The only way the Convention can be reformed to circumvent such criticisms is to select universal features of humankind as the cornerstone for refugee status. It is accepted that there is a large grey area concerning the hierarchy of interests and resources that are necessary for human subsistence. As discussed below, in the grey area are factors such as the right to a certain level of education and health care, but this should not prevent the making of definite judgments in the black and white areas. The new definition should reflect universal sociological and normative considerations in orderto be persuasive at the level of international discourse. Fortunately, these inquiries are linked. Morality, by definition, is the ultimate set of principles by which we should live and, more particularly, consists of the principles which dictate how serious conflict should be resolved. Given that morality is the ultimate principle that governs our conduct, in order for it to be relevant, it must promote the ultimate human aim. This follows from the constraints of psychological reality. If the ultimate principle guiding our conduct fails in at least some manner to reflect our ultimate desire, it would become redundant very quickly. Given that as a sociological fact moral theory must be tailored to accord with basic human needs and interests, moral theory sets the ultimate standard by which human need should be evaluated and defined.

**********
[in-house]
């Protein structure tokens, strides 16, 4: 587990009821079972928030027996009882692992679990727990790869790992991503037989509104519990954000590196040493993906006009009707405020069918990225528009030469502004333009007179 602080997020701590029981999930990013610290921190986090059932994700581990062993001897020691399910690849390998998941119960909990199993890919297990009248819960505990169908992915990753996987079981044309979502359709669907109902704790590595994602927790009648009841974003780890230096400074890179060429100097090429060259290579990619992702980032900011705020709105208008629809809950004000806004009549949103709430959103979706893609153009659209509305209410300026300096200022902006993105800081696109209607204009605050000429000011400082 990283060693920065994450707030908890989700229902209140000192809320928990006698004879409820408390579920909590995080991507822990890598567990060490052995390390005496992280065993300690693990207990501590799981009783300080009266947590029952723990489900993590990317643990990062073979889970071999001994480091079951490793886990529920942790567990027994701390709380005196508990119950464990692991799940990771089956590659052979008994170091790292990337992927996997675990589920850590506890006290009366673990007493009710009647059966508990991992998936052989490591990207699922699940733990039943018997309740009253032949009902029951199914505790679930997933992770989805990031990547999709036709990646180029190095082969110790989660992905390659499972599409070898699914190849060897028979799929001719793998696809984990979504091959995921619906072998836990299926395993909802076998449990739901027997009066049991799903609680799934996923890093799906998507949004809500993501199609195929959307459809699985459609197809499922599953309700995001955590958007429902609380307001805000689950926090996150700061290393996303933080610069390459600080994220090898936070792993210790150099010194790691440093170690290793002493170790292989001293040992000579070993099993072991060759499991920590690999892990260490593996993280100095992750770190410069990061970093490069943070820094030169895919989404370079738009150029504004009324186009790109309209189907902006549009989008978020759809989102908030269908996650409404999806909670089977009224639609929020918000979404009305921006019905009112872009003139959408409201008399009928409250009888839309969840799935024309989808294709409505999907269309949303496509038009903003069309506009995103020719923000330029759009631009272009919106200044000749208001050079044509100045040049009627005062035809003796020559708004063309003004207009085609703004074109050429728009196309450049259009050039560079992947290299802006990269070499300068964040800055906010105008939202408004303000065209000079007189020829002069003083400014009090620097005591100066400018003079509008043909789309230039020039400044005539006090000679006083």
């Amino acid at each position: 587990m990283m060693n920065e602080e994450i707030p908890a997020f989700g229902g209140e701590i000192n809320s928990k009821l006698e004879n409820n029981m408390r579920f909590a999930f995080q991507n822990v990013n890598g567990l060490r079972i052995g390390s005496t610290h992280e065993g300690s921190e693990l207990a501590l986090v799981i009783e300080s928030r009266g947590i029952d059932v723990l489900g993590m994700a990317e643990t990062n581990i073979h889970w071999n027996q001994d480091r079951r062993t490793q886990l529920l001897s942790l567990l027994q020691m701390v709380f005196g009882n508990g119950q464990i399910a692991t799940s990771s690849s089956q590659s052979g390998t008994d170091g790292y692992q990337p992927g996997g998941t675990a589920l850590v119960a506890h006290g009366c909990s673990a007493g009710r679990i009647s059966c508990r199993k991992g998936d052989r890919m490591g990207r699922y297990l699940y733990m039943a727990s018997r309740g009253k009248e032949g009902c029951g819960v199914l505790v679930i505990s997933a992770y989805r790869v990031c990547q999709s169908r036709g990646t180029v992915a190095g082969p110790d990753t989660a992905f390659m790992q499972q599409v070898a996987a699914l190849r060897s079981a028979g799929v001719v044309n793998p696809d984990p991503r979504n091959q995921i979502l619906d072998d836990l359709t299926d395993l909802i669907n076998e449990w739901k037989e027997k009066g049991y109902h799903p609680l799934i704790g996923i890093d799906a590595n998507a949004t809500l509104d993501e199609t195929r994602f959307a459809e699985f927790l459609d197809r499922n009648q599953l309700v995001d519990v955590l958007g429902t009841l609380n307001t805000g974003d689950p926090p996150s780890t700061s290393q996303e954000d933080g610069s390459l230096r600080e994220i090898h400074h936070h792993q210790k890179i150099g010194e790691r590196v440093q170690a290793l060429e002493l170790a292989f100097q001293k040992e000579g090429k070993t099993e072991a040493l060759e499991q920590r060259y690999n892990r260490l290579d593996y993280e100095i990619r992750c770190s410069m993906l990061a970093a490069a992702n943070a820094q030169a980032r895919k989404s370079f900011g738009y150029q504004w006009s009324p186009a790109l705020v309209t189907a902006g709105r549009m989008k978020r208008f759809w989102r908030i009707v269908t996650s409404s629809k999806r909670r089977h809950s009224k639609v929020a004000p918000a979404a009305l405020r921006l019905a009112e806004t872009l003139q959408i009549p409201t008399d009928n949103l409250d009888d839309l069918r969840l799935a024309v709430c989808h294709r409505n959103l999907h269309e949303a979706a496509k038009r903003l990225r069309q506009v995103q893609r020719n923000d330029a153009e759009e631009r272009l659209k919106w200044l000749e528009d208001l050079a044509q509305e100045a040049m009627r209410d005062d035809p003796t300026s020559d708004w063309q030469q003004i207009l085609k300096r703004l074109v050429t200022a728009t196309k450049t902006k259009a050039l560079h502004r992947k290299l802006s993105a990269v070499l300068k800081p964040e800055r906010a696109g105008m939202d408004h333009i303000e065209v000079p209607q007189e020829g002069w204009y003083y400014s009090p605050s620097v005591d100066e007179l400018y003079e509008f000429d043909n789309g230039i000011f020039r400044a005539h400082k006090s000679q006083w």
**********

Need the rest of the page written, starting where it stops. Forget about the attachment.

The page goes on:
Broadly, there are two types of normative moral theories. Consequential moral theories claim that an act is right or wrong depending on its capacity to maximise a particular virtue, such as happiness. Non-consequential (or deontological) theories claim that the appropriateness of an action is not contingent upon its instrumental ability to produce particular ends, but follows from the intrinsic features of the act. Thus, the notion of absolute (or near absolute) rights, which now dominates moral discourse, is generally thought to sit most comfortably in a non-consequentialist ethic. The ramifications that these theories have for defining the interests that are relevant to refugee status are now discussed.